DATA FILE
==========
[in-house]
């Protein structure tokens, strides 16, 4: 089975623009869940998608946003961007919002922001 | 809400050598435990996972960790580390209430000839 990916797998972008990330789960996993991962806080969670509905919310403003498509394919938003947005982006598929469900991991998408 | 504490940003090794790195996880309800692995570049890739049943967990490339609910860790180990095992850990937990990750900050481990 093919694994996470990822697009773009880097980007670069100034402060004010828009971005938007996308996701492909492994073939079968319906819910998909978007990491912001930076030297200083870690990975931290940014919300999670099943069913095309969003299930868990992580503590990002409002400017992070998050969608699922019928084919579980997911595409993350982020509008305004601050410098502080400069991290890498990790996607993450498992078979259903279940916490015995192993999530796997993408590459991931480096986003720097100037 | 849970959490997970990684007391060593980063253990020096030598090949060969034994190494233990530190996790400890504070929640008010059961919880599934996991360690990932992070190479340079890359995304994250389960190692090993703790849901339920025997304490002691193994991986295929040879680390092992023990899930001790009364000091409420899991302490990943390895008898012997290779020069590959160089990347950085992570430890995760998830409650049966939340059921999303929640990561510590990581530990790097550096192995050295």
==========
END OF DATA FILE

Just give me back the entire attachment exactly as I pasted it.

[in-house]
């Protein structure tokens, strides 16, 4: 089975623009869940998608946003961007919002922001 | 809400050598435990996972960790580390209430000839 990916797998972008990330789960996993991962806080969670509905919310403003498509394919938003947005982006598929469900991991998408 | 504490940003090794790195996880309800692995570049890739049943967990490339609910860790180990095992850990937990990750900050481990 093919694994996470990822697009773009880097980007670069100034402060004010828009971005938007996308996701492909492994073939079968319906819910998909978007990491912001930076030297200083870690990975931290940014919300999670099943069913095309969003299930868990992580503590990002409002400017992070998050969608699922019928084919579980997911595409993350982020509008305004601050410098502080400069991290890498990790996607993450498992078979259903279940916490015995192993999530796997993408590459991931480096986003720097100037 | 849970959490997970990684007391060593980063253990020096030598090949060969034994190494233990530190996790400890504070929640008010059961919880599934996991360690990932992070190479340079890359995304994250389960190692090993703790849901339920025997304490002691193994991986295929040879680390092992023990899930001790009364000091409420899991302490990943390895008898012997290779020069590959160089990347950085992570430890995760998830409650049966939340059921999303929640990561510590990581530990790097550096192995050295």